Oct 20, 2011 Ned Campbell Uncategorized
Friday, Oct. 7, marked 40 years of dedication to Rural/Metro Ambulance for Ed Moser, who has lived in Minoa with his Wife, Kathleen, for two decades. Moser is the proud father of Nathan, 34, and Kelly, 36, and a grandfather to Kelly’s two sons.
Moser has cared for thousands of patients, taught CPR to thousands of residents and trained hundreds of people to become Emergency Medical Technicians. He is currently supervisor of public education for Rural/Metro. We spoke with him Wednesday, Oct. 5, about how he got started at Rural/Metro Ambulance, now located at 488 W. Onondaga St., Syracuse, and what’s kept him going.
How did you first get started with Rural/Metro?
The way I started working here is I became an EMT … through the Nedrow Fire Department. I was a volunteer fireman, and they needed day people that were EMTs. And I kind of fit the mold because I was going to school at OCC … After about a little over a year, Eastern Ambulance at the time, which is now Rural/Metro, started what they call a south station, and we worked like a volunteer type thing, but when we went on a call we were paid per hour, and we got some standby time as well. So what happened is the person who was in charge of the south crew was also the fire chief [Eric Salisbury], and he suggested to me that I work part-time and run ambulance calls. And I’ve really been doing it ever since. After one year of school I said, you know, this is what I want to do.
What were you going to school for?
I was going to to be a history teacher… somehow along the way I got sidetracked into the ambulance work.
Can you believe it’s been 40 years?
It’s hard to believe. It’s gone by so fast. I did 18 years on the road, I did 12 years in dispatch, and 10 years has been in public education.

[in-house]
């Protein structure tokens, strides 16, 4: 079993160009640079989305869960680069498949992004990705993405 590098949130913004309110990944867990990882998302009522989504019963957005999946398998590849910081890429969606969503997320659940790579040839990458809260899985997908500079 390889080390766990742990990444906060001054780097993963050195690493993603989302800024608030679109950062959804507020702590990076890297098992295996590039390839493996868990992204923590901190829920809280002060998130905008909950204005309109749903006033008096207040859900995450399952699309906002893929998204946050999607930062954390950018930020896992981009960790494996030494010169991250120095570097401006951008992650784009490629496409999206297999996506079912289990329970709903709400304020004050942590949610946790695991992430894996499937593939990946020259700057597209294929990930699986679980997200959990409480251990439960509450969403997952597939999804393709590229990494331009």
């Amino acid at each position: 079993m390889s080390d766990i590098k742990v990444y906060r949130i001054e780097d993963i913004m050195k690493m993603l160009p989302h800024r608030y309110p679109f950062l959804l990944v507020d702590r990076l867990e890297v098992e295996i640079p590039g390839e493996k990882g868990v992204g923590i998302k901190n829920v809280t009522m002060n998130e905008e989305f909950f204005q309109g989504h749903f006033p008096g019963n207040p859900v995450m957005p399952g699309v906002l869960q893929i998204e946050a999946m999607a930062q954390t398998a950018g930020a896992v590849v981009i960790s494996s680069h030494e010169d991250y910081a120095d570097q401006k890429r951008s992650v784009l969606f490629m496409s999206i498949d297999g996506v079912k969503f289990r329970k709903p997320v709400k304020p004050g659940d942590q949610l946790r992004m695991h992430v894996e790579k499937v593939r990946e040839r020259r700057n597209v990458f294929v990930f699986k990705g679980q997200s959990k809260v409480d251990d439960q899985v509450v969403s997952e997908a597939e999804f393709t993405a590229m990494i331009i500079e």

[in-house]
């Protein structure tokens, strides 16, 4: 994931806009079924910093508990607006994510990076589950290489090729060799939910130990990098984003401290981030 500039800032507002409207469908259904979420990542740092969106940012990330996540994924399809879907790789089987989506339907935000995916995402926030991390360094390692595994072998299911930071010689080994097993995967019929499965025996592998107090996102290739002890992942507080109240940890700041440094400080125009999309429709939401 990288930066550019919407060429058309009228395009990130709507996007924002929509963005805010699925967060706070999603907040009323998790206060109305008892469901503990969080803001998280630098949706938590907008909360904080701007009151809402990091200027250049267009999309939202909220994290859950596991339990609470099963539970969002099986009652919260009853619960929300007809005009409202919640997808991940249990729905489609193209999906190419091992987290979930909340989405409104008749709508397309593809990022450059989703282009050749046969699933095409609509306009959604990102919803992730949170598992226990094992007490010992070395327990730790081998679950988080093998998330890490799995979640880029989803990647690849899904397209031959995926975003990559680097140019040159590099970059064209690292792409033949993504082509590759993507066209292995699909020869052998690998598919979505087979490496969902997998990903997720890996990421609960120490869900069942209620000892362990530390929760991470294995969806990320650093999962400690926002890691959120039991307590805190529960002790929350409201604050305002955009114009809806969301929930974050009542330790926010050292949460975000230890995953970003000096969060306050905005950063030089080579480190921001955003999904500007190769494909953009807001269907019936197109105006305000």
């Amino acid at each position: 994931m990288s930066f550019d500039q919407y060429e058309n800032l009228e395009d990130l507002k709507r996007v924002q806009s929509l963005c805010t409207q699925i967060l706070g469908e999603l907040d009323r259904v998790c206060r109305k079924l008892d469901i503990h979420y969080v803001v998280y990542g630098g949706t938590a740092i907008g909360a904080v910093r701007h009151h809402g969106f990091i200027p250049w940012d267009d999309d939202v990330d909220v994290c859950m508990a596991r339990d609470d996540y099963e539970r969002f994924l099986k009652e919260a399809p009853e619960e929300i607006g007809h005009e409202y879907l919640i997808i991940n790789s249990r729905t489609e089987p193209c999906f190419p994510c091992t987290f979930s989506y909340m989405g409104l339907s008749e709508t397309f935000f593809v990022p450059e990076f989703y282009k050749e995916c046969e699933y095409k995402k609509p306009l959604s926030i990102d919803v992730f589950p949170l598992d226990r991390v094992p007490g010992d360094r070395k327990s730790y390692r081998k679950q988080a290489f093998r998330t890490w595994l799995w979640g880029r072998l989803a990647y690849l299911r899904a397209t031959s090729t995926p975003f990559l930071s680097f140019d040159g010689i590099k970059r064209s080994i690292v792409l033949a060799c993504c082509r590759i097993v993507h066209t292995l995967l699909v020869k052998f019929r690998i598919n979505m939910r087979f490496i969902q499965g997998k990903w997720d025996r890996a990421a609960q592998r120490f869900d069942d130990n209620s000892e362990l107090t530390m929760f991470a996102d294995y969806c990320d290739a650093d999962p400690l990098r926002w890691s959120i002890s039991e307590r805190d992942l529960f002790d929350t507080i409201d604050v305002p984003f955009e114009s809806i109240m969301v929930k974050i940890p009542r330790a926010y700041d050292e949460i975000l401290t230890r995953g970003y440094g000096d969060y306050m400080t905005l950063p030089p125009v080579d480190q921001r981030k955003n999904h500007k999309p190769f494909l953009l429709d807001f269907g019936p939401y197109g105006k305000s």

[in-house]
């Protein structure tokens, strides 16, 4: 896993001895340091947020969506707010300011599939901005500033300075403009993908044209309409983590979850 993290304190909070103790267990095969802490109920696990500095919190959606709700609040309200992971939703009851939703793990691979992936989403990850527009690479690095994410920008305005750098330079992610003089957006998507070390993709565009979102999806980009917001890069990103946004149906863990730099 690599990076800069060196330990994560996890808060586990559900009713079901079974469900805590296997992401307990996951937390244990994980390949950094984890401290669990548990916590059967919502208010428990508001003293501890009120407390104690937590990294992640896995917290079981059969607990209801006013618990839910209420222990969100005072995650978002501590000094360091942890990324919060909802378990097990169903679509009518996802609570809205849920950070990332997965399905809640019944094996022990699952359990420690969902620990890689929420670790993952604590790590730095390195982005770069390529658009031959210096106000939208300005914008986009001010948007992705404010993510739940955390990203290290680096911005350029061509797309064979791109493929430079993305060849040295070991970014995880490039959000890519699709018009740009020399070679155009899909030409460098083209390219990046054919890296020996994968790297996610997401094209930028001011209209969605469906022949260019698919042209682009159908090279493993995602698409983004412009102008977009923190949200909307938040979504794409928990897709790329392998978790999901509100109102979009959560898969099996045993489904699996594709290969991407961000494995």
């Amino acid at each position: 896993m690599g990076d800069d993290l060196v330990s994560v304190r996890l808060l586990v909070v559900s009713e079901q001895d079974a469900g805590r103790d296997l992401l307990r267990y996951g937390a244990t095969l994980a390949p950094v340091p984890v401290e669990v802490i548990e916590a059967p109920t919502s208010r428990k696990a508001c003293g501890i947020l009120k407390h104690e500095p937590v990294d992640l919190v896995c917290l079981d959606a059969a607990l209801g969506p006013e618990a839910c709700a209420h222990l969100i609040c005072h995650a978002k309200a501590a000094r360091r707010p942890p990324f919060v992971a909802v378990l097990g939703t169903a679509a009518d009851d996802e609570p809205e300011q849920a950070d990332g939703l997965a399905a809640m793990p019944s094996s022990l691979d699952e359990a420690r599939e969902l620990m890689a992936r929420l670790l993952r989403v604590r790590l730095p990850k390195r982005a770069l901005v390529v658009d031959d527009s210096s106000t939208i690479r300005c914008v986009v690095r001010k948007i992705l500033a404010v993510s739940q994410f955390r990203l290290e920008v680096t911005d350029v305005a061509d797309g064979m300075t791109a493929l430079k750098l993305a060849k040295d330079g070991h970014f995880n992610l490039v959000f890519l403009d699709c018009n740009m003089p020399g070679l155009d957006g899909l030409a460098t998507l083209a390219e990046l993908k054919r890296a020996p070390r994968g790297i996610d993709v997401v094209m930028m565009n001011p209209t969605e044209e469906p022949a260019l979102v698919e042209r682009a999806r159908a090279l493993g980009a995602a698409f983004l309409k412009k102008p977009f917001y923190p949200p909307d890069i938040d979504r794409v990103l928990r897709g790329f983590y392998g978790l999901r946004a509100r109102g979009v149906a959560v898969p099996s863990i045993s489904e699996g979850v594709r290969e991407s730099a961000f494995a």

How does it feel to hit 40 years?
It’s gratifying in a lot of ways. Because when I first started working in the business, no one got over 15 years because it was tough on your body … and now that they’ve invented the different stretchers where you don’t have to lift as much, it’s gotten easier to go the distance. Forty years is just, I look back and I’m in amazement to it.
Can you describe the public education aspect? What is a typical day for you?
My main job here at Rural/Metro is to teach the EMT classes. Right now I’m teaching one at the equal opportunity center, which I just came back from, through SUNY, and at night I teach our night classes here. And that’s my main job. And then I fill in with CPR, first-aid, I do all the public speaking, I go into schools, I do the job fairs, and then I work with the press.
What has been the most rewarding part of the job?
Working with the people. Each phase I’ve done has been rewarding in its own sense. When I first started working on the ambulance — everyone always asks, “How many people have you saved?” I don’t remember, but I can tell you the first one I defibrillated … and brought back. I can remember that like it was yesterday. I can remember my first maternity call like it was yesterday … Then I went into dispatch and I started doing pre-arrival instructions and telling people what to do until the ambulance got there … I loved doing that, but then I lost my hearing, [so I was moved to] public education. Now what it is very rewarding is I’ve had some people now who have gone through my class over the last 10 years, they started out with me knowing nothing about ambulance work, I got them their basic EMT [training], and now some of them have progressed into being paramedics and field training officers. To be able to take someone who walking in here [like] a deer looking in the headlights, and now have them as a major part of the EMS system, that’s very rewarding for me.